Theatre

Exploring Kunti's dilemma

10dfrlvr   | Photo Credit: 10dfrlvr

It was a fairly well attended evening at the Azad Bhawan auditorium in New Delhi, when the dance drama “Kunti Ka Dwandwa”, conceived and choreographed by Punita Sharma, a disciple of Jaikishan Maharaj and Benaras gharana Guru Mridulal Misra, was presented. Though the late start with a wait of over three quarters of an hour for the audience proved to be an irritant, the recital when it started, was a pleasant surprise — for it is not often that one has seen Punita's choreography in Delhi. The thought provoking theme centred around one of the main heroines of the Mahabharata, Kunti, was given a treatment which was mature and done by a troupe of well-trained dancers.

Kunti, the mother of the Pandava princes, went through the troughs and peaks of life, largely brought on through her own actions. As a young maiden, having summoned the Sun God to her side through the power of her chants, she had to bear the brunt of a love child, whom, she, as an unmarried young girl, decided to give up. When she recognised Karna as her abandoned son in the Kaurava durbar, she watched him being insulted as the low-born without coming to his rescue. In order to ensure that the Pandava sons remained united against the Kaurava might, she forced on Draupadi the hapless situation of being wife to all the Pandavas without a care for what Draupadi's preferences were. When faced with the impending war against the Kauravas, she had no hesitation in stealthily approaching Karna, revealing the deeply kept secret of his parenthood and pleading that he support the Pandavas.

The spirit of the theme

In less than 40 minutes to catch the dilemma of Kunti was not easy. But using for textual base the poems of Ram Dhari Singh Dinkar and Shiela Siddhantkar, Punita Sharma's tight choreography without ever straying into self-indulgent virtuosity — always a temptation in Kathak — caught the spirit of the theme. Intelligently, she decided on Chhau movements for the male characters like Surya, and the Pandava/Kaurava princes. The dice game scene was mercifully short, a wise move for an episode that has been shown countless times in dance, making originality in treatment well nigh impossible. The attempt to disrobe Draupadi was also cleverly handled, and the Kunti/Karan (Karna) dialogue was moving. The passion with which the dancer as Karna in a very brief sequence showed his indignation at Kunti's attempt to be mother after so many years of being branded a low born, was very effective.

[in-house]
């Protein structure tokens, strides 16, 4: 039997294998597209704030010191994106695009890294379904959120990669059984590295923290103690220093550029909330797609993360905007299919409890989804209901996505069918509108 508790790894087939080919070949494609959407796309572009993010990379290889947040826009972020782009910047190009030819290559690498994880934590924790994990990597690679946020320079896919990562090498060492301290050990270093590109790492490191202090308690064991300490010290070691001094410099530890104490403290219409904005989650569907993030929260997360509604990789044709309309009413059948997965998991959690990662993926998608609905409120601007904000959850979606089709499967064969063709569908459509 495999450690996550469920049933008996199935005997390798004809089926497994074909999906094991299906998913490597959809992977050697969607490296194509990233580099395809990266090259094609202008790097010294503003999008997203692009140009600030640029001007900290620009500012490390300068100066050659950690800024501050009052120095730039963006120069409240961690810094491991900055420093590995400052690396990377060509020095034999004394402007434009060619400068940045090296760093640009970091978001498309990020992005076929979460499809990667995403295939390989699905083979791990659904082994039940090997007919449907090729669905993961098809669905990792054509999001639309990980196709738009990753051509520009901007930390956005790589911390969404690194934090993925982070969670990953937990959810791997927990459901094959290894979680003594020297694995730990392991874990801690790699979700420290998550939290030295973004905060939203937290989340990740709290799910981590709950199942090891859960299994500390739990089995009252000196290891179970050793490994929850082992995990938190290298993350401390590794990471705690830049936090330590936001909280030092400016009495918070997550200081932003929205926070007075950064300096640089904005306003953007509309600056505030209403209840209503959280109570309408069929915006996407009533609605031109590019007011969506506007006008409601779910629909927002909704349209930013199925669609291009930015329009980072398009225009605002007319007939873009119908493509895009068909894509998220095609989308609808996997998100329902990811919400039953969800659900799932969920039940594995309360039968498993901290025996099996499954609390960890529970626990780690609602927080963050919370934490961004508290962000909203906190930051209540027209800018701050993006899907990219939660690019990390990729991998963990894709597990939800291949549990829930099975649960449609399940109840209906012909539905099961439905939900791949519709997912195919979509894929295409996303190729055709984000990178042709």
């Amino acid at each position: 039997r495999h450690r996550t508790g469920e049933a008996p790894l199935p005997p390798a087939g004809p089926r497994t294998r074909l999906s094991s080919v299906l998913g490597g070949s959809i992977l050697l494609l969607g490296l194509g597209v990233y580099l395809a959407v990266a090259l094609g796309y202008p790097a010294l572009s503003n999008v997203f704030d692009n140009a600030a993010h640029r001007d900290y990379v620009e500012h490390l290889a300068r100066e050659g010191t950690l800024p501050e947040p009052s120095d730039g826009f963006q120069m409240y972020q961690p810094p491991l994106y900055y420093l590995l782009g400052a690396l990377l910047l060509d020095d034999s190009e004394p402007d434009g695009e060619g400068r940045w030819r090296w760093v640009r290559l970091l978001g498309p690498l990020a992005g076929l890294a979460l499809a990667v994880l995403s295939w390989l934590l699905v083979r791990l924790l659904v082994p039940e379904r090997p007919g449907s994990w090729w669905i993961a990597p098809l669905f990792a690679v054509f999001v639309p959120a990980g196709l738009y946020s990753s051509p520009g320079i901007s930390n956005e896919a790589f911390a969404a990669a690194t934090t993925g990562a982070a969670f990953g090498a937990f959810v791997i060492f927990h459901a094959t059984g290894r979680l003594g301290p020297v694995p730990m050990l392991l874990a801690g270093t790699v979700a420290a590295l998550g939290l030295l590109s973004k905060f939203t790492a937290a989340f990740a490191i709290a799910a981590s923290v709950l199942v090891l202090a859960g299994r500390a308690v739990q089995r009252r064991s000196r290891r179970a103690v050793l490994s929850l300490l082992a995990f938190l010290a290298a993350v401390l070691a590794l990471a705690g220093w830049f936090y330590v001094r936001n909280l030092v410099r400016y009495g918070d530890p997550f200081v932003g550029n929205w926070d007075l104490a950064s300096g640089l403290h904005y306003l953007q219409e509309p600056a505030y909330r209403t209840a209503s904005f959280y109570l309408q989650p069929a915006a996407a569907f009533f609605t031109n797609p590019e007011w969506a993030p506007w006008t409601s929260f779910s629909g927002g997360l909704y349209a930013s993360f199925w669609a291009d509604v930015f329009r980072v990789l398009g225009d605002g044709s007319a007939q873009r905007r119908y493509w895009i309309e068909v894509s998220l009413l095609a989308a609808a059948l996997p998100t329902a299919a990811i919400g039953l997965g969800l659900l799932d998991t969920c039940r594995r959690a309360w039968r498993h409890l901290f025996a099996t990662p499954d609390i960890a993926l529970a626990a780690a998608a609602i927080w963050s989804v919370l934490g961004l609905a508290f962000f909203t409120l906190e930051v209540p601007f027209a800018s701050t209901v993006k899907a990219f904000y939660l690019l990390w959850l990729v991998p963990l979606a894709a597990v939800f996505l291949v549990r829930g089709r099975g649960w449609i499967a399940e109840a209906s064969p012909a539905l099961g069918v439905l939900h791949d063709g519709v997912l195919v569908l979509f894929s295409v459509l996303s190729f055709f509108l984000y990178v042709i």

Led by Ajay Bhatta who has trained for Mayurbhanj Chhau under Guru Janam Jaisal Babu (along with Odissi learnt under Anirudh Das, and Contemporary Dance under Santosh Nair), the Chhau participants acquitted themselves well. The restraint of grounded Kathak with the amplitude of broad swirling movements of hands and legs covering space in Mayurbhanj Chhau, blended well. Mahesh Prabhakar's score by sticking to a recitation pattern in the battle scenes added its own zip. Lighting by Miland Srivastav was sensitive.


Our code of editorial values

Related Topics
This article is closed for comments.
Please Email the Editor

Printable version | Jul 31, 2021 11:52:53 PM | https://www.thehindu.com/features/friday-review/theatre/exploring-kuntis-dilemma/article2093653.ece

Next Story